The health and quality of life of the people living nearby is diminished and their property values drop because of the foul odors and toxic emissions. Sullied groundwater leaches into streams, polluting drinking water and contributes to fish kills. Rather than requiring that industrial farms act as responsible stewards, federal tax dollars are used to enable and support their irresponsible practices.

Environmental and human health risks are exacerbated by the indiscriminate use of antibiotics on factory farms, which has led to the development of antibiotic-resistant pathogens. These present risks to consumers who eat contaminated food, and they also pose risks in the environment, where antibiotic-resistant bacteria have been found in groundwater. When people are sickened, formerly life-saving drugs can be rendered useless.

For decades, American schoolchildren have had cows’ milk foisted on them, along with artery-clogging cheese and other fat-laden animal products. Obesity and heart disease have become too common. Lawmakers are quick to speak against tobacco subsidies, and yet they overlook the fact that billions of taxpayer dollars are used to support and boost an industry that costs us billions of dollars in health problems.

Consumers are getting the message, and the marketplace is adjusting. Demand for plant-based milks is expanding, and the consumption of cows’ milk is decreasing. Federal food policy should support and encourage this trend.

Just as the tobacco industry had to make adjustments, so too should the dairy industry. With the 2018 farm bill just around the corner, the time is right to decry spilled milk.






Order a FREE vegan kit: http://www.peta.org/living/food/free-vegan-starter-kit/

Take PETA’s Cruelty-Free Shopping Guide along with you next time you head to the store! The handy guide will help you find humane products at a glance. Order a FREE copy HERE

Want to do more than go vegan? Help others to do so! Click on the below for nominal, or no, fees to vegan literature that you can use to convince others that veganism is the only compassionate route to being an animal friend.

PETA: http://www.petacatalog.com/catalog/Literature-39-1.html

Looking for merchandise? Action for Animals has a very good selection : http://store.afa-online.org/home.php?cat=284

Have questions? Click HERE





the truth even when written
read and/or forgot
is the truth
whether all
believe it
or not!

Karen Lyons Kalmenson


Raising Children Who Will Stand for Justice

April 2, 2018
by

Source JoAnnFarb.com
About JoAnnFarb.com

In 1942 President FDR – husband to social justice hero Eleanor Roosevelt, signed an executive order that put thousands of law-abiding Japanese American citizens in prison camps. There was little outcry. In the 1970s, in collaboration with doctors, our government forced African American men to endure late stage syphilis. Few with knowledge of this objected. U.S. history begins with violently removing indigenous inhabitants from their ancestral lands. Shockingly, in the 1800s, some abolitionists opposed women voting. Today some who support civil rights for people of color oppose marriage equality for LGBTQ identifying individuals. The book, The Immortal Life of Henrietta Lacks, describes a large American hospital in the 1950s injecting cancer cells into hundreds of patients without their knowledge or consent. Three Jewish doctors were the only ones to object. But their views were marginalized as being “overly sensitive because of the Holocaust.” History is full of similar examples. Perhaps that is why Albert Einstein said, “The world is a dangerous place not because of those who do evil, but because of those who look on and do nothing.”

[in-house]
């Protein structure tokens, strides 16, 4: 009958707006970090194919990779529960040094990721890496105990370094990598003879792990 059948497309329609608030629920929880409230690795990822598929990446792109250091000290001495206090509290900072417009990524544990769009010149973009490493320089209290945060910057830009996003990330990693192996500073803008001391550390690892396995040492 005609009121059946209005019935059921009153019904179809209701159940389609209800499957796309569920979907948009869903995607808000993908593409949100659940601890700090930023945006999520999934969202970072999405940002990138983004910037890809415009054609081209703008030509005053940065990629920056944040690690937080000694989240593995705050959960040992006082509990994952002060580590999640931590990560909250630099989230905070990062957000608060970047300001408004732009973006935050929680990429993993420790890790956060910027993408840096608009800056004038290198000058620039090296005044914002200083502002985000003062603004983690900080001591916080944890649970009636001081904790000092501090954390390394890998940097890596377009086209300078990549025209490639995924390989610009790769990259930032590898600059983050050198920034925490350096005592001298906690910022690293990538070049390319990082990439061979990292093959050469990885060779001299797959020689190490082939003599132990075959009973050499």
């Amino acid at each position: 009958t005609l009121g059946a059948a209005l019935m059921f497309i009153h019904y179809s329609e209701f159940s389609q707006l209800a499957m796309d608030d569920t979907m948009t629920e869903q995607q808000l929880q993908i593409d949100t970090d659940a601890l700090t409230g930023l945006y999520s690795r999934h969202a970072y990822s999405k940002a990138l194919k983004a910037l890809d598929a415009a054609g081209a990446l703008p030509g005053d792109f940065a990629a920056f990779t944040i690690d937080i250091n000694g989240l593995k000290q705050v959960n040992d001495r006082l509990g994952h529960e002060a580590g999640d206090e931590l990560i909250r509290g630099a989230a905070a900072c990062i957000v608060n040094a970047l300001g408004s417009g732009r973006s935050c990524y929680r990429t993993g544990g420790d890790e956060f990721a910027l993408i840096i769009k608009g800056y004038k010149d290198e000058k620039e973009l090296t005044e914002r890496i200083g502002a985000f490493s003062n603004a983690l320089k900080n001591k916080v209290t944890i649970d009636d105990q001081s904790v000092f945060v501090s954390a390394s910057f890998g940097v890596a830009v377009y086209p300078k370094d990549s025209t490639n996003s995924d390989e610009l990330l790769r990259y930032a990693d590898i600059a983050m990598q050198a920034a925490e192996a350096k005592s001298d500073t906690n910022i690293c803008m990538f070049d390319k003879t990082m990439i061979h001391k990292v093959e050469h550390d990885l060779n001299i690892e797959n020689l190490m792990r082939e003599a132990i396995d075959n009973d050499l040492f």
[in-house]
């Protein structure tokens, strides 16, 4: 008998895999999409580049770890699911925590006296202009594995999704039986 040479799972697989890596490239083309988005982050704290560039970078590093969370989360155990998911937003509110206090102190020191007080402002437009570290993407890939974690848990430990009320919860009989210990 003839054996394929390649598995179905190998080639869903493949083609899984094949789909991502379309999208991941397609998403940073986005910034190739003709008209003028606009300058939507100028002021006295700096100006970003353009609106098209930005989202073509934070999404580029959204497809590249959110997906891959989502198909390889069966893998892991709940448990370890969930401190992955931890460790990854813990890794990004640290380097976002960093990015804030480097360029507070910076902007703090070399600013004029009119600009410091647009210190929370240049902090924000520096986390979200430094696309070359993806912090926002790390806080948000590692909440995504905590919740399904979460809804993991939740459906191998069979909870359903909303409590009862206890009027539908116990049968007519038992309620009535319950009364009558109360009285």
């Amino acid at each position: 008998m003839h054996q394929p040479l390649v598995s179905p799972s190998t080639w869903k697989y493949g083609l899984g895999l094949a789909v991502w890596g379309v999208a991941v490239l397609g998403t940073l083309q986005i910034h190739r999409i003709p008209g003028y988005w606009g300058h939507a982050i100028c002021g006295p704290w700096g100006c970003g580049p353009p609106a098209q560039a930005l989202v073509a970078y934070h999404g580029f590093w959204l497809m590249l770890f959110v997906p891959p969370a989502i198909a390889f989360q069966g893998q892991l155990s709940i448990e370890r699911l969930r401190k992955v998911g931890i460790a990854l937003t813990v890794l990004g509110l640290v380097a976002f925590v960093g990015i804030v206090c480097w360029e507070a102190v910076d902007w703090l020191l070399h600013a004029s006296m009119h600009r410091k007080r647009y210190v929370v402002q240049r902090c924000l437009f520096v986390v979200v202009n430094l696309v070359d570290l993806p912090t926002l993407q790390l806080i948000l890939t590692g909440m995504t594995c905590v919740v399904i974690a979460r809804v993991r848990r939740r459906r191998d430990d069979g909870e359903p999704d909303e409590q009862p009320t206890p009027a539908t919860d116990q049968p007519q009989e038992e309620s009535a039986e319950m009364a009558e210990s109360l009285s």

The Holocaust is one of the most egregious examples of human’s capacity to look away and disregard injustice. After hearing about it, many wanted to know, “How did so many seemingly average people allow it to happen? The classic experiment by Stanley Milgram sought to answer this. His data showed that under certain conditions, half of us will go along with things we know harm others. Milgram stated, “Ordinary people, simply doing their jobs, and without any particular hostility on their part, can become agents in a terrible destructive process.” Some cultures (and by implication their cultural practices) appear to be less vulnerable to this. So it’s worth asking, what practices might make us less likely to ignore injustice threatening someone else?

I raised two children to adulthood as vegans. We taught them the moral basis for this lifestyle: When we have a choice, choose non-violence and non-exploitation. I watched our vegan practice lay a foundation for each to think critically about how their personal actions may impact injustice happening to others. I have been heartened over and over to see my children risk disapproval in social situations rather than be complicit in harms to others. From speaking up to a bully who was threatening a peer, to expressing concern about planned classroom activities that would harm animals, my children did not, “look on and do nothing.”

Increasingly our main vote is how we spend our dollars. But the greatest contribution of veganism is not its boycott of intentional violence. Rather, it’s the ripple effect resulting from someone standing firmly in solidarity with justice, nonviolence and compassion. This inspires those around them to consider their own choice of where to stand. The fact that human beings have the capacity to ignore injustice happening to those we have been taught to “otherize,” is what has enabled every human-caused tragedy. One group (in terms of number of individuals impacted) has been more victimized and exploited by this phenomenon than any other: The non-human beings we’ve been, “taught” to eat, hunt, experiment on and use for entertainment. So why not “teach” something else?

To embrace a vegan ethic, is an important step if one seeks to avoid being complicit in violence and exploitation against the vulnerable. This effort encourages critical thinking and compassion – the very things we most need if we wish to see justice flourish. Modeling for the next generation a conviction to practice non-violence in our diet, what we buy, and what we endorse, may be the single most powerful action any of us can take at this time in history. Please join the peaceful revolution.